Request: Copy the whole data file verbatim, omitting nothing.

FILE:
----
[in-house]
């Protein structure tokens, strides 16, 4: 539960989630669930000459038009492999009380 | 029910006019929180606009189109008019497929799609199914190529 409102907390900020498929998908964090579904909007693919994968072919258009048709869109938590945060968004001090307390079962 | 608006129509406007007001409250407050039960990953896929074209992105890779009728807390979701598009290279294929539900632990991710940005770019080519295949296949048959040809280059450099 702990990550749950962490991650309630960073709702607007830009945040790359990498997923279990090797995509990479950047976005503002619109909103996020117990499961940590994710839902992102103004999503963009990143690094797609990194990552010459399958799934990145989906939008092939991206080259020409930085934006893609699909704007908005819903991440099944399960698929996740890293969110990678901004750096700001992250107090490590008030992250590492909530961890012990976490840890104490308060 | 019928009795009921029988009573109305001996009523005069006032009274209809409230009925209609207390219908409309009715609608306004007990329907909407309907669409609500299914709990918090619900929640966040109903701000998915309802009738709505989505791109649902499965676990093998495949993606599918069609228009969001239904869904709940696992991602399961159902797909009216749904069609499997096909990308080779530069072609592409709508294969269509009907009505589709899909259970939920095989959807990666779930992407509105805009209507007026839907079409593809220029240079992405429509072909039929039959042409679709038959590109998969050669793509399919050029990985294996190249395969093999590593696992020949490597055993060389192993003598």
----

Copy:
[in-house]
């Protein structure tokens, strides 16, 4: 539960989630669930000459038009492999009380 | 029910006019929180606009189109008019497929799609199914190529 409102907390900020498929998908964090579904909007693919994968072919258009048709869109938590945060968004001090307390079962 | 608006129509406007007001409250407050039960990953896929074209992105890779009728807390979701598009290279294929539900632990991710940005770019080519295949296949048959040809280059450099 702990990550749950962490991650309630960073709702607007830009945040790359990498997923279990090797995509990479950047976005503002619109909103996020117990499961940590994710839902992102103004999503963009990143690094797609990194990552010459399958799934990145989906939008092939991206080259020409930085934006893609699909704007908005819903991440099944399960698929996740890293969110990678901004750096700001992250107090490590008030992250590492909530961890012990976490840890104490308060 | 019928009795009921029988009573109305001996009523005069006032009274209809409230009925209609207390219908409309009715609608306004007990329907909407309907669409609500299914709990918090619900929640966040109903701000998915309802009738709505989505791109649902499965676990093998495949993606599918069609228009969001239904869904709940696992991602399961159902797909009216749904069609499997096909990308080779530069072609592409709508294969269509009907009505589709899909259970939920095989959807990666779930992407509105805009209507007026839907079409593809220029240079992405429509072909039929039959042409679709038959590109998969050669793509399919050029990985294996190249395969093999590593696992020949490597055993060389192993003598």